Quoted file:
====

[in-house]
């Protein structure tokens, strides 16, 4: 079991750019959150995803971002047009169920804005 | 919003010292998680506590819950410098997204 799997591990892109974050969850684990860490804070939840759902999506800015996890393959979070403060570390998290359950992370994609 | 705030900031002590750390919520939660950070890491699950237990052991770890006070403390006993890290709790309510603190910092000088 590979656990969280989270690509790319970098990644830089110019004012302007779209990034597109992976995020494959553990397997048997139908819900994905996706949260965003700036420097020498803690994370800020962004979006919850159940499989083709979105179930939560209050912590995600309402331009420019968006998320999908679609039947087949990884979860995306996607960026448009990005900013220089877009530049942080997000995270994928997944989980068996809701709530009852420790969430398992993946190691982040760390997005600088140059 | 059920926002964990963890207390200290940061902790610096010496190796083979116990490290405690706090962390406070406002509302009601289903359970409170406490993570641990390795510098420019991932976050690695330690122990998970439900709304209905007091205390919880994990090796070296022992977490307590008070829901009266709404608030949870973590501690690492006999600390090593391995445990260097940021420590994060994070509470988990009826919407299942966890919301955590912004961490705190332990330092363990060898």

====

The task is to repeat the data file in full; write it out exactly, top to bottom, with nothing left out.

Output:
[in-house]
């Protein structure tokens, strides 16, 4: 079991750019959150995803971002047009169920804005 | 919003010292998680506590819950410098997204 799997591990892109974050969850684990860490804070939840759902999506800015996890393959979070403060570390998290359950992370994609 | 705030900031002590750390919520939660950070890491699950237990052991770890006070403390006993890290709790309510603190910092000088 590979656990969280989270690509790319970098990644830089110019004012302007779209990034597109992976995020494959553990397997048997139908819900994905996706949260965003700036420097020498803690994370800020962004979006919850159940499989083709979105179930939560209050912590995600309402331009420019968006998320999908679609039947087949990884979860995306996607960026448009990005900013220089877009530049942080997000995270994928997944989980068996809701709530009852420790969430398992993946190691982040760390997005600088140059 | 059920926002964990963890207390200290940061902790610096010496190796083979116990490290405690706090962390406070406002509302009601289903359970409170406490993570641990390795510098420019991932976050690695330690122990998970439900709304209905007091205390919880994990090796070296022992977490307590008070829901009266709404608030949870973590501690690492006999600390090593391995445990260097940021420590994060994070509470988990009826919407299942966890919301955590912004961490705190332990330092363990060898």